The War on Terror and its Iraq phase are not lost and certainly haven't been lost militarily. The phase where military operations were pre-eminent ended in April 2003. Since mid-April 2003, the economic and governmental components have been the decisive dimensions. Check Iraq's GDP -- it's growing. It has elected a democratic government. Many critics read Iraqi Prime Minister Nouri al-Maliki as weak. I do not. He hung Saddam. He has followed a calculated policy of steel and velvet with Shia radicals. He is, in his own way, reminiscent of Truman, having a heavy burden of history dropped squarely on him.
On the other hand, Saddamists, al-Qaeda and Iran-influenced Shia militias have had enormous information successes, with Reid's rhetorical surrender the latest. One reason for these successes is that they are not penalized by the conventional media and the political left for a campaign of mass murder overwhelmingly directed against Iraqi civilians.
Do you want to help end the terror in Iraq? Condemn the terrorists as the Cho Seung Hui-like psychopaths they are. Deny them the false celebrity they gain when dubbed "insurgents."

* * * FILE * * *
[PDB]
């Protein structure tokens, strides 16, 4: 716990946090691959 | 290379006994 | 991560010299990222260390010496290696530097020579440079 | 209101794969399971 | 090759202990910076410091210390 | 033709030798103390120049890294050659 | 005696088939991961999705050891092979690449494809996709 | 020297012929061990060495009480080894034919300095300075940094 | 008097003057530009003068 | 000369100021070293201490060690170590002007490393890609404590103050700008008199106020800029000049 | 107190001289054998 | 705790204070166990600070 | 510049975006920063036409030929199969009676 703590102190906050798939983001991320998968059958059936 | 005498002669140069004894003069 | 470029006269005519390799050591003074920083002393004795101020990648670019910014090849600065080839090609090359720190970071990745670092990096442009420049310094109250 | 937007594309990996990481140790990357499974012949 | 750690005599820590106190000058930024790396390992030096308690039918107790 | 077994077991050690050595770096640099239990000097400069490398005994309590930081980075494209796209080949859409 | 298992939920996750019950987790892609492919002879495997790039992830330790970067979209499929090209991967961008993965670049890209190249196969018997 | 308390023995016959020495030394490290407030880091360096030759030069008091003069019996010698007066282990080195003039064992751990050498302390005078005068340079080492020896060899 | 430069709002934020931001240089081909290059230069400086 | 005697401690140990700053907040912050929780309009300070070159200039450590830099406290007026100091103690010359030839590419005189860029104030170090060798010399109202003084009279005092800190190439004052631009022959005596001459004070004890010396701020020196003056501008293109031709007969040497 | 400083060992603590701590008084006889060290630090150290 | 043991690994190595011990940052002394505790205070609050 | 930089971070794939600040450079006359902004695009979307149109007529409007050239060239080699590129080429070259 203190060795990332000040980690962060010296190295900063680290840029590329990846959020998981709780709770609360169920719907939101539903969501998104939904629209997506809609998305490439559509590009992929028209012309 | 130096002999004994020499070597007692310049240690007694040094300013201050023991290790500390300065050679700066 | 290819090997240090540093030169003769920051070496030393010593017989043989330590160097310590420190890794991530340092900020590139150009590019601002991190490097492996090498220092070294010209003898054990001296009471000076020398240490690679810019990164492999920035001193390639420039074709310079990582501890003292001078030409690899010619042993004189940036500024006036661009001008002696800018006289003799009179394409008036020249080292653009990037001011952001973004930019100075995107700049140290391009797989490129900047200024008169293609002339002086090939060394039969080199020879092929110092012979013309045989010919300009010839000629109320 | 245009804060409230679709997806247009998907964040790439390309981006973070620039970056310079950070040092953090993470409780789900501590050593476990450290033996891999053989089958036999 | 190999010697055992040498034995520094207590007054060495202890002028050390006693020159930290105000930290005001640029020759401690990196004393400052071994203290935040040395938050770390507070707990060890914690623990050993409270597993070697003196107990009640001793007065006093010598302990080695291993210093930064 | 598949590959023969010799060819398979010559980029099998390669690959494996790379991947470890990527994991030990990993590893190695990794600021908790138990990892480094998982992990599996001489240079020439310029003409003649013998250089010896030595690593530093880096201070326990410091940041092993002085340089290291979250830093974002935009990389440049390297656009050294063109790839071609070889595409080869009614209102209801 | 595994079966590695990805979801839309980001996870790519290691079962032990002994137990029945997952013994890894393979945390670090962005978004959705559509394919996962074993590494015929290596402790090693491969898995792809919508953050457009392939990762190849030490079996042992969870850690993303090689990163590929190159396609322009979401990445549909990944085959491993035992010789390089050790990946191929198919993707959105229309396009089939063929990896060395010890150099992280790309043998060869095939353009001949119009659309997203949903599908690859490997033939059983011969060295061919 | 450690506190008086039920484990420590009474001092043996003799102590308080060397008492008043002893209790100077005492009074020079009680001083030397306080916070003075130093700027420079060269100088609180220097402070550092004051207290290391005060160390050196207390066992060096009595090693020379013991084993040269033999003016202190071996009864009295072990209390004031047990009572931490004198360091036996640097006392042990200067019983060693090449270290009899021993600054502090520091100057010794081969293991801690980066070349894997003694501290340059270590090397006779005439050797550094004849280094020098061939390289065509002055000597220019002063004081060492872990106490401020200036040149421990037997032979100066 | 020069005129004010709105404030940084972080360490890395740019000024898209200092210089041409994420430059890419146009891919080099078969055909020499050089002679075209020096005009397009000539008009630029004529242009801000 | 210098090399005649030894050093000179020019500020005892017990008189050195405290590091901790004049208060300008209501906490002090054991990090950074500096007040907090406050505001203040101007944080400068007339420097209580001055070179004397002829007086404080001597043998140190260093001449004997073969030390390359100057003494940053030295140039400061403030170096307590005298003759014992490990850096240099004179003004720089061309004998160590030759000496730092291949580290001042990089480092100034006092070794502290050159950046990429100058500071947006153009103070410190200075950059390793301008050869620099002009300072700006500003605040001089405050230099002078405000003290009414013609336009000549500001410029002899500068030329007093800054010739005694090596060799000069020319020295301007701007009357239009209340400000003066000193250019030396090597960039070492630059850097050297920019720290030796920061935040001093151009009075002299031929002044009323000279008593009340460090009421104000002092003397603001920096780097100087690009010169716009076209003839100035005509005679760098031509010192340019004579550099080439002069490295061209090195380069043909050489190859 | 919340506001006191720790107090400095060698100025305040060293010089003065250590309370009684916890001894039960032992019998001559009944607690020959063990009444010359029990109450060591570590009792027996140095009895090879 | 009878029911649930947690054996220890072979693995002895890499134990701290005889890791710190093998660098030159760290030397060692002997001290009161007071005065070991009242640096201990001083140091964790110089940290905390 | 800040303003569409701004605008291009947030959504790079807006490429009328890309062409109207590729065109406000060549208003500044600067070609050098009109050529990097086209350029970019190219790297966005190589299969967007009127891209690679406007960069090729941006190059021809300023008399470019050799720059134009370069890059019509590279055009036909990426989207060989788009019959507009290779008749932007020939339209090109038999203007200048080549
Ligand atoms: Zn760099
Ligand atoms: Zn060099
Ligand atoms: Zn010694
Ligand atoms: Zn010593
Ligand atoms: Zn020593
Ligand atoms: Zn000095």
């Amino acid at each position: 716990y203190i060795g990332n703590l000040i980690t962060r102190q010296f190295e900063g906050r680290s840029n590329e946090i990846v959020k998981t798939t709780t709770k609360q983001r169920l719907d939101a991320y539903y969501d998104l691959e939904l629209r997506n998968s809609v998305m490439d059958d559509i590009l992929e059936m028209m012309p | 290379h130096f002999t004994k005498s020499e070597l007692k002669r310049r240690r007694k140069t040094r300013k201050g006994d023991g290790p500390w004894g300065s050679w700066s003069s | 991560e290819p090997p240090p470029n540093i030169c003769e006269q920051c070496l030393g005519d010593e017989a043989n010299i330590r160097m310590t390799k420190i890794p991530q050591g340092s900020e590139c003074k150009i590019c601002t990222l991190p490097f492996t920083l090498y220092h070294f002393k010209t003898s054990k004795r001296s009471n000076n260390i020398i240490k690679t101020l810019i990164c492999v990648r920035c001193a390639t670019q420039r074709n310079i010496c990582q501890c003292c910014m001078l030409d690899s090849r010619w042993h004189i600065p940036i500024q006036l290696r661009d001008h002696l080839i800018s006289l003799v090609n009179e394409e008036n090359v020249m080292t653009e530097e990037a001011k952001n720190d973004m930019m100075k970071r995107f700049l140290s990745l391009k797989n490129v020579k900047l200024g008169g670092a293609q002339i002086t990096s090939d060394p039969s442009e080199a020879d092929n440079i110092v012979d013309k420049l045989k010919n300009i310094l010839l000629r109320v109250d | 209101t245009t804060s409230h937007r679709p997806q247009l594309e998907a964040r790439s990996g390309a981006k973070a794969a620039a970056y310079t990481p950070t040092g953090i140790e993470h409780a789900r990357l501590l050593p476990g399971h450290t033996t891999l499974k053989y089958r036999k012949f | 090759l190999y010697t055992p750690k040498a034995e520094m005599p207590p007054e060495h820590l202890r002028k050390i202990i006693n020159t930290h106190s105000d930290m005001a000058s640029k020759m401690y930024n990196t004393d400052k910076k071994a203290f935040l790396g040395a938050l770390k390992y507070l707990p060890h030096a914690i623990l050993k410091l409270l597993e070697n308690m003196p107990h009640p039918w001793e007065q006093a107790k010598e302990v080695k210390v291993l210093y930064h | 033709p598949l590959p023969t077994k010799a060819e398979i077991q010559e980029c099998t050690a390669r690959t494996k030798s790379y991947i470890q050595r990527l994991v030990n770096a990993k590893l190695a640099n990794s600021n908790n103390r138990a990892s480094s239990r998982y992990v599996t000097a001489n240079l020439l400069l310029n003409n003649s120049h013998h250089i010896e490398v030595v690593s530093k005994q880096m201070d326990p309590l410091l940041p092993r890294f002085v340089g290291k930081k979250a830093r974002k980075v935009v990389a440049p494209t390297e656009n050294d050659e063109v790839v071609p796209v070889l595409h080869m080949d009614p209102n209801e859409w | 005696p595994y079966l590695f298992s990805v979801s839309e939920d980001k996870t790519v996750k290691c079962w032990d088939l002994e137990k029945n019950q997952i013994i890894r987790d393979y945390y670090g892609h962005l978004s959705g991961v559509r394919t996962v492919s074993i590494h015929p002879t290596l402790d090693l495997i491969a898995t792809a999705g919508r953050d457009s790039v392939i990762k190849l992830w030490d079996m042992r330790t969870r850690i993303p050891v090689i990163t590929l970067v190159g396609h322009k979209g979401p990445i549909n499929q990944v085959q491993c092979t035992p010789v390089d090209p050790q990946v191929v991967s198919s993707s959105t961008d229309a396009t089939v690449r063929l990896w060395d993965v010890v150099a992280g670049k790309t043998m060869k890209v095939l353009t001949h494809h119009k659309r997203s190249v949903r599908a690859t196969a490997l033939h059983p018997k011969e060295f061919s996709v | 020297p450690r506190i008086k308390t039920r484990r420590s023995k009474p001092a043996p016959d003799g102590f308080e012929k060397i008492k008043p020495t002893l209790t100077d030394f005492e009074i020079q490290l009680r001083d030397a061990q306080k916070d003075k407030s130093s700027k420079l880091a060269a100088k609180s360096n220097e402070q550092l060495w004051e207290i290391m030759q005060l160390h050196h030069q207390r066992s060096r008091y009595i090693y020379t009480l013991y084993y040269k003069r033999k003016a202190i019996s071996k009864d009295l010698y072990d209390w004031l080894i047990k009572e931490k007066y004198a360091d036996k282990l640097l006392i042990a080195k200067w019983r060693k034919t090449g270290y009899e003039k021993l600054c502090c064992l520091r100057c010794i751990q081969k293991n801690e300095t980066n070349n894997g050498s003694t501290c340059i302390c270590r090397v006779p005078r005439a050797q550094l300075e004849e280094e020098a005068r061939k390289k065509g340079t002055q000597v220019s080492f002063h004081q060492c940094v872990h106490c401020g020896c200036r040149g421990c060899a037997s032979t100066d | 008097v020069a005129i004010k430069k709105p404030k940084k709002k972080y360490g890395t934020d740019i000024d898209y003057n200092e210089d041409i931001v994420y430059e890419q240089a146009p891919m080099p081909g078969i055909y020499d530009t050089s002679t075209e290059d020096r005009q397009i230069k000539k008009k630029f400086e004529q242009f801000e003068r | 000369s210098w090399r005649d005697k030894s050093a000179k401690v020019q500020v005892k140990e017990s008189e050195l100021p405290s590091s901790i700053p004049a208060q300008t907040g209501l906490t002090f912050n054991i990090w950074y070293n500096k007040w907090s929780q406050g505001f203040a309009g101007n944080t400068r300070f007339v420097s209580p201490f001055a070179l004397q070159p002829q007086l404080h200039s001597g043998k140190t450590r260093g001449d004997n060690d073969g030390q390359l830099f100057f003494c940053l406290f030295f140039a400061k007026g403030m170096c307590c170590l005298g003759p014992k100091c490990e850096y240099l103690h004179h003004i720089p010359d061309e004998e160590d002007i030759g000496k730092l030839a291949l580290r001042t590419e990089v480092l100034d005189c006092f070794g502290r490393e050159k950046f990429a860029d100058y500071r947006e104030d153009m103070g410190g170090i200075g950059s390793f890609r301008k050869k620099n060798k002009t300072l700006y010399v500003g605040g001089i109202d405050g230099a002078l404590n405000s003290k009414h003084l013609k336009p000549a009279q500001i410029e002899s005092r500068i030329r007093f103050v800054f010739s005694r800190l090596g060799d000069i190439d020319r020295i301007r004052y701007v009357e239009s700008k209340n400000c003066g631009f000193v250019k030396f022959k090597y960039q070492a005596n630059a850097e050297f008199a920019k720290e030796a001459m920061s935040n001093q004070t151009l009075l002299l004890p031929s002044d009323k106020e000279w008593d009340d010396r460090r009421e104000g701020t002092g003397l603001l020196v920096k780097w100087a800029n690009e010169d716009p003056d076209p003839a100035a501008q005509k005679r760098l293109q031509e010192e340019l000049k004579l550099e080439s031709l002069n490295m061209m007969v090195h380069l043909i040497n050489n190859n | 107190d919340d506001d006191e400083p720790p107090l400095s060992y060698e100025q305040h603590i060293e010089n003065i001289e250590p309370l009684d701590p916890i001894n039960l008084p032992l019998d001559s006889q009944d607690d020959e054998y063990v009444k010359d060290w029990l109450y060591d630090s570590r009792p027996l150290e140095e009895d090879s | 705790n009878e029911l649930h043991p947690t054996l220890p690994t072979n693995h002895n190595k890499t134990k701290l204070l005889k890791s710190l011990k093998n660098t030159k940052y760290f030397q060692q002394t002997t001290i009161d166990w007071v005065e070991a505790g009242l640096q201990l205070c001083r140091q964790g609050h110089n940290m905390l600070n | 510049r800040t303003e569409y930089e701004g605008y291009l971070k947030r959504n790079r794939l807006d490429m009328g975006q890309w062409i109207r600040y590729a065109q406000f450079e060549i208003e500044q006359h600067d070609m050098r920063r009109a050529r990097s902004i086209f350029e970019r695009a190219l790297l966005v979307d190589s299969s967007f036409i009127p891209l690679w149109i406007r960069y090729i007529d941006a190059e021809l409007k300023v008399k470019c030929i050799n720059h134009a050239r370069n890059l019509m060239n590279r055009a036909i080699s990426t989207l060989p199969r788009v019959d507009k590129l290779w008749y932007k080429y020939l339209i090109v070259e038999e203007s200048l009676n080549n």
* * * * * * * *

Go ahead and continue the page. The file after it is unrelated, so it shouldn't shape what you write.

Denis Keohane, writing for AmericanThinker.com on Nov. 29, 2006, demonstrated why Harry Reid's planet is a truly dangerous place.
"Thanks to the development of mass media inclined to oppose the nation's efforts to obtain military victory," Keohane wrote, "a new path to victory has opened up for America's enemies."
Though the various terrorist groups in Iraq have failed "to gain even minor real tactical victories against coalition (and now Iraqi) forces, all are targeting civilians, with death squads and bombings that intentionally kill civilians in large numbers."
The death toll, Keohane concluded, is "presented as evidence that we are not winning, and cannot win. That makes the reverse true: that if they can merely kill, even civilians, they are winning tactically and even strategically. Merely killing a lot of civilians is not a high bar to attain, and that lesson will be learned and copied, again and again."
Copied again and again on Harry Reid's planet. Firing Reid as Senate majority leader would send a useful if belated political signal that Harry Truman and FDR haven't been expelled from the Democratic Party.
Austin Bay is the author of three novels. His third novel, The Wrong Side of Brightness, was published by Putnam/Jove in June 2003. He has also co-authored four non-fiction books, to include A Quick and Dirty Guide to War: Third Edition (with James Dunnigan, Morrow, 1996).
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